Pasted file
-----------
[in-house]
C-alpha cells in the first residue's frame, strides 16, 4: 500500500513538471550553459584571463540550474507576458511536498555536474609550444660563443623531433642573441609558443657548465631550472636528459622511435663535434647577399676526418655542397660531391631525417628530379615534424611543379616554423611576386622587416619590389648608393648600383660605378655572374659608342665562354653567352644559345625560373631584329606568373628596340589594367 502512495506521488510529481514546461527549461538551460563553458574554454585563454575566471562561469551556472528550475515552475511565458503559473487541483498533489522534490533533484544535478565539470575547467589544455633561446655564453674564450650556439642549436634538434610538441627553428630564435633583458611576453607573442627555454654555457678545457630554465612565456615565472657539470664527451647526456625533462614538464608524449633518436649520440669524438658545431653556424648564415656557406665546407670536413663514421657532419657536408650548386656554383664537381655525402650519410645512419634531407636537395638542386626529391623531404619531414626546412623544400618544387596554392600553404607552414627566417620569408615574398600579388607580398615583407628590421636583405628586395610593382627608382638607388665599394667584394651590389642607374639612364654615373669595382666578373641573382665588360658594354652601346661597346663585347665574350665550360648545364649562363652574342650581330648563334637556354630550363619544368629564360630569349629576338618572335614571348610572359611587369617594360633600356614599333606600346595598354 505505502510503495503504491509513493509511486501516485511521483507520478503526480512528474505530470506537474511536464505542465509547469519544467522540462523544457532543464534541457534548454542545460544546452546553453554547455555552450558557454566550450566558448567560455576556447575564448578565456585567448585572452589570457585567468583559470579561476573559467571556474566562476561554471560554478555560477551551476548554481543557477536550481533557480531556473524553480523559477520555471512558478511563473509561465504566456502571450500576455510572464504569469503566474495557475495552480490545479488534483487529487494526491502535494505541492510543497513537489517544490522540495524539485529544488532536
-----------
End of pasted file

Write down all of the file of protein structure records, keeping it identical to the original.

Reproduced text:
[in-house]
C-alpha cells in the first residue's frame, strides 16, 4: 500500500513538471550553459584571463540550474507576458511536498555536474609550444660563443623531433642573441609558443657548465631550472636528459622511435663535434647577399676526418655542397660531391631525417628530379615534424611543379616554423611576386622587416619590389648608393648600383660605378655572374659608342665562354653567352644559345625560373631584329606568373628596340589594367 502512495506521488510529481514546461527549461538551460563553458574554454585563454575566471562561469551556472528550475515552475511565458503559473487541483498533489522534490533533484544535478565539470575547467589544455633561446655564453674564450650556439642549436634538434610538441627553428630564435633583458611576453607573442627555454654555457678545457630554465612565456615565472657539470664527451647526456625533462614538464608524449633518436649520440669524438658545431653556424648564415656557406665546407670536413663514421657532419657536408650548386656554383664537381655525402650519410645512419634531407636537395638542386626529391623531404619531414626546412623544400618544387596554392600553404607552414627566417620569408615574398600579388607580398615583407628590421636583405628586395610593382627608382638607388665599394667584394651590389642607374639612364654615373669595382666578373641573382665588360658594354652601346661597346663585347665574350665550360648545364649562363652574342650581330648563334637556354630550363619544368629564360630569349629576338618572335614571348610572359611587369617594360633600356614599333606600346595598354 505505502510503495503504491509513493509511486501516485511521483507520478503526480512528474505530470506537474511536464505542465509547469519544467522540462523544457532543464534541457534548454542545460544546452546553453554547455555552450558557454566550450566558448567560455576556447575564448578565456585567448585572452589570457585567468583559470579561476573559467571556474566562476561554471560554478555560477551551476548554481543557477536550481533557480531556473524553480523559477520555471512558478511563473509561465504566456502571450500576455510572464504569469503566474495557475495552480490545479488534483487529487494526491502535494505541492510543497513537489517544490522540495524539485529544488532536